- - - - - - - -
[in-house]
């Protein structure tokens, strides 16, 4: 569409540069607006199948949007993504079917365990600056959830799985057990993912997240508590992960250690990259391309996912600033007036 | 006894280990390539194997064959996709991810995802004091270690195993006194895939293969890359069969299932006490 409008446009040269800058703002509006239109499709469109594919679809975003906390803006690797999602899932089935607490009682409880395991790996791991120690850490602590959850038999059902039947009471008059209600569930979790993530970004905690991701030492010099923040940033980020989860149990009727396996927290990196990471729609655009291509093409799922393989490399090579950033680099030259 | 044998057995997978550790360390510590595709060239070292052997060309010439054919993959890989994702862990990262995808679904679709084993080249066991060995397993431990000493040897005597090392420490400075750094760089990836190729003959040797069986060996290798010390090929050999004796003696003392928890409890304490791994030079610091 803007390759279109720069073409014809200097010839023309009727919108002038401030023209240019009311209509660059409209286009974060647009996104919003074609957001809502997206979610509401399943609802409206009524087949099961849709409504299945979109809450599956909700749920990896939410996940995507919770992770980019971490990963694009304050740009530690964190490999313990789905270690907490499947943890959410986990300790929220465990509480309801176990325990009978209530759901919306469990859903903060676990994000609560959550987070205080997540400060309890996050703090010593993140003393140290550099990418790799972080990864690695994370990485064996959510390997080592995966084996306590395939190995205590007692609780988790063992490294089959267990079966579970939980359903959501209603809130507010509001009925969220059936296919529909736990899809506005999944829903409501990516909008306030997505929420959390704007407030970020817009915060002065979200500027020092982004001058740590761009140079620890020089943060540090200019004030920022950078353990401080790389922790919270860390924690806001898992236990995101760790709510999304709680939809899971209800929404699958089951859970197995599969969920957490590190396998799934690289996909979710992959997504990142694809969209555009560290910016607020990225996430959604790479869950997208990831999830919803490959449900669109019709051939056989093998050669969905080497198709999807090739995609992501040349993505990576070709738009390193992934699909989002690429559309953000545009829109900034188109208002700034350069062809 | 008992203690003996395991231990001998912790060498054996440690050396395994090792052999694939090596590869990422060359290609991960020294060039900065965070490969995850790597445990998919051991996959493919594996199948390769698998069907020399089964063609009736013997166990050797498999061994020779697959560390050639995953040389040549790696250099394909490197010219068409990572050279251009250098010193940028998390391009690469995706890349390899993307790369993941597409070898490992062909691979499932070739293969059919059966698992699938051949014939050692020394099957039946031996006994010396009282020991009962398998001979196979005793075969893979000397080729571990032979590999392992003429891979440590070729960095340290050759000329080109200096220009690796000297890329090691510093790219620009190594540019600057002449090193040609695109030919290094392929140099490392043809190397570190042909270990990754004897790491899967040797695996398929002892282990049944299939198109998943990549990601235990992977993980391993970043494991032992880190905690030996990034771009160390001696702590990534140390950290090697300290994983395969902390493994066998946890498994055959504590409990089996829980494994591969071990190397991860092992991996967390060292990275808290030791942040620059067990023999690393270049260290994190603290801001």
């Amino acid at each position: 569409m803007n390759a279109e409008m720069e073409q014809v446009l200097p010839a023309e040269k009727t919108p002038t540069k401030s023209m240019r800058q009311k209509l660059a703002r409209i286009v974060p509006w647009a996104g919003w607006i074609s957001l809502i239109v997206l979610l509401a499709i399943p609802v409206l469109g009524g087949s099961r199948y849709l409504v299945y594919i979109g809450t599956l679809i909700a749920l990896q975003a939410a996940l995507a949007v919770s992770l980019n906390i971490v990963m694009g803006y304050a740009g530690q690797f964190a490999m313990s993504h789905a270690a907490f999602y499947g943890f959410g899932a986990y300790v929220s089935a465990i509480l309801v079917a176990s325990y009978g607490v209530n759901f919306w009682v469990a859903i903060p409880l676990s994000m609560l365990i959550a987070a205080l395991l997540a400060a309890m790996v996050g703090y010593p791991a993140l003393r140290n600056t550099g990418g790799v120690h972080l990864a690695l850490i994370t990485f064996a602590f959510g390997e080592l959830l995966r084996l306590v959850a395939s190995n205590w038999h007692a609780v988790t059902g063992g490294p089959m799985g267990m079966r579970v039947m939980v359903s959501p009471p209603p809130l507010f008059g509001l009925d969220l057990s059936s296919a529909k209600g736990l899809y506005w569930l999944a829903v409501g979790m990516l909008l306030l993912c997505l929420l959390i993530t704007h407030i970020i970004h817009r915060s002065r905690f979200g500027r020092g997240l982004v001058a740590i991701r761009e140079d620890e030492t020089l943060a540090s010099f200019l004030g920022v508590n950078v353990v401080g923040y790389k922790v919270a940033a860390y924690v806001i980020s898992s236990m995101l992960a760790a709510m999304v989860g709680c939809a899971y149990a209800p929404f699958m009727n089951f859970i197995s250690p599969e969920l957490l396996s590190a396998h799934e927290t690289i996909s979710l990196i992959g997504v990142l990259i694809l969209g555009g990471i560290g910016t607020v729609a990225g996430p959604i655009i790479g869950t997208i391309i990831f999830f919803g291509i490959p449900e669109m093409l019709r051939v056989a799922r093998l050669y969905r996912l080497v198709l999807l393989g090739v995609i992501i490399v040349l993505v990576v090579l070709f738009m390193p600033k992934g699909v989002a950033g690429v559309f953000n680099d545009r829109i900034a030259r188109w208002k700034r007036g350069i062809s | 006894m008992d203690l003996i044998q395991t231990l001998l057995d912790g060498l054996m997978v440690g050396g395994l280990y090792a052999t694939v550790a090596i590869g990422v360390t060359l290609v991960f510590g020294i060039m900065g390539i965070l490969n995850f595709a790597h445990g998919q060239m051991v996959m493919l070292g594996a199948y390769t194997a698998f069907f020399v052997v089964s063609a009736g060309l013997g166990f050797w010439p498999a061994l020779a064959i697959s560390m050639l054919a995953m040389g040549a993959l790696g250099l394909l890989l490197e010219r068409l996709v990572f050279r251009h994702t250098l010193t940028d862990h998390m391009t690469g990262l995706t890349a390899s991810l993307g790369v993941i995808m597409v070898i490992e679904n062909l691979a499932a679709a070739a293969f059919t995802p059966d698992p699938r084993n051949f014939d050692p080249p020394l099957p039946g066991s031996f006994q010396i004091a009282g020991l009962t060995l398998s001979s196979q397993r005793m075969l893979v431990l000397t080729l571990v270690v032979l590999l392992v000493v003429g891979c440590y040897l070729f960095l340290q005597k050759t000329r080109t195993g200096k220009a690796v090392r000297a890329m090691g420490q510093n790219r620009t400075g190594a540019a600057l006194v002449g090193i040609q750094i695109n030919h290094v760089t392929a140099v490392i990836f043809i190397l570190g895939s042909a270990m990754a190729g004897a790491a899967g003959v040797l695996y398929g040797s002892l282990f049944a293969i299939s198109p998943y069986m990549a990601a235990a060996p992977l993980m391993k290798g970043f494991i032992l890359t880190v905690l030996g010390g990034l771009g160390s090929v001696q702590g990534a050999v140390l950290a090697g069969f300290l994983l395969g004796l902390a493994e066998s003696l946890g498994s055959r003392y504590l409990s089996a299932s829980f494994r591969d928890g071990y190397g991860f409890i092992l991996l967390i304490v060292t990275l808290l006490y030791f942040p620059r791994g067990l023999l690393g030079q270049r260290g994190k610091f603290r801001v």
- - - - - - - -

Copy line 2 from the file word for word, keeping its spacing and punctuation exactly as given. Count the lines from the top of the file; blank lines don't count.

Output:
């Protein structure tokens, strides 16, 4: 569409540069607006199948949007993504079917365990600056959830799985057990993912997240508590992960250690990259391309996912600033007036 | 006894280990390539194997064959996709991810995802004091270690195993006194895939293969890359069969299932006490 409008446009040269800058703002509006239109499709469109594919679809975003906390803006690797999602899932089935607490009682409880395991790996791991120690850490602590959850038999059902039947009471008059209600569930979790993530970004905690991701030492010099923040940033980020989860149990009727396996927290990196990471729609655009291509093409799922393989490399090579950033680099030259 | 044998057995997978550790360390510590595709060239070292052997060309010439054919993959890989994702862990990262995808679904679709084993080249066991060995397993431990000493040897005597090392420490400075750094760089990836190729003959040797069986060996290798010390090929050999004796003696003392928890409890304490791994030079610091 803007390759279109720069073409014809200097010839023309009727919108002038401030023209240019009311209509660059409209286009974060647009996104919003074609957001809502997206979610509401399943609802409206009524087949099961849709409504299945979109809450599956909700749920990896939410996940995507919770992770980019971490990963694009304050740009530690964190490999313990789905270690907490499947943890959410986990300790929220465990509480309801176990325990009978209530759901919306469990859903903060676990994000609560959550987070205080997540400060309890996050703090010593993140003393140290550099990418790799972080990864690695994370990485064996959510390997080592995966084996306590395939190995205590007692609780988790063992490294089959267990079966579970939980359903959501209603809130507010509001009925969220059936296919529909736990899809506005999944829903409501990516909008306030997505929420959390704007407030970020817009915060002065979200500027020092982004001058740590761009140079620890020089943060540090200019004030920022950078353990401080790389922790919270860390924690806001898992236990995101760790709510999304709680939809899971209800929404699958089951859970197995599969969920957490590190396998799934690289996909979710992959997504990142694809969209555009560290910016607020990225996430959604790479869950997208990831999830919803490959449900669109019709051939056989093998050669969905080497198709999807090739995609992501040349993505990576070709738009390193992934699909989002690429559309953000545009829109900034188109208002700034350069062809 | 008992203690003996395991231990001998912790060498054996440690050396395994090792052999694939090596590869990422060359290609991960020294060039900065965070490969995850790597445990998919051991996959493919594996199948390769698998069907020399089964063609009736013997166990050797498999061994020779697959560390050639995953040389040549790696250099394909490197010219068409990572050279251009250098010193940028998390391009690469995706890349390899993307790369993941597409070898490992062909691979499932070739293969059919059966698992699938051949014939050692020394099957039946031996006994010396009282020991009962398998001979196979005793075969893979000397080729571990032979590999392992003429891979440590070729960095340290050759000329080109200096220009690796000297890329090691510093790219620009190594540019600057002449090193040609695109030919290094392929140099490392043809190397570190042909270990990754004897790491899967040797695996398929002892282990049944299939198109998943990549990601235990992977993980391993970043494991032992880190905690030996990034771009160390001696702590990534140390950290090697300290994983395969902390493994066998946890498994055959504590409990089996829980494994591969071990190397991860092992991996967390060292990275808290030791942040620059067990023999690393270049260290994190603290801001």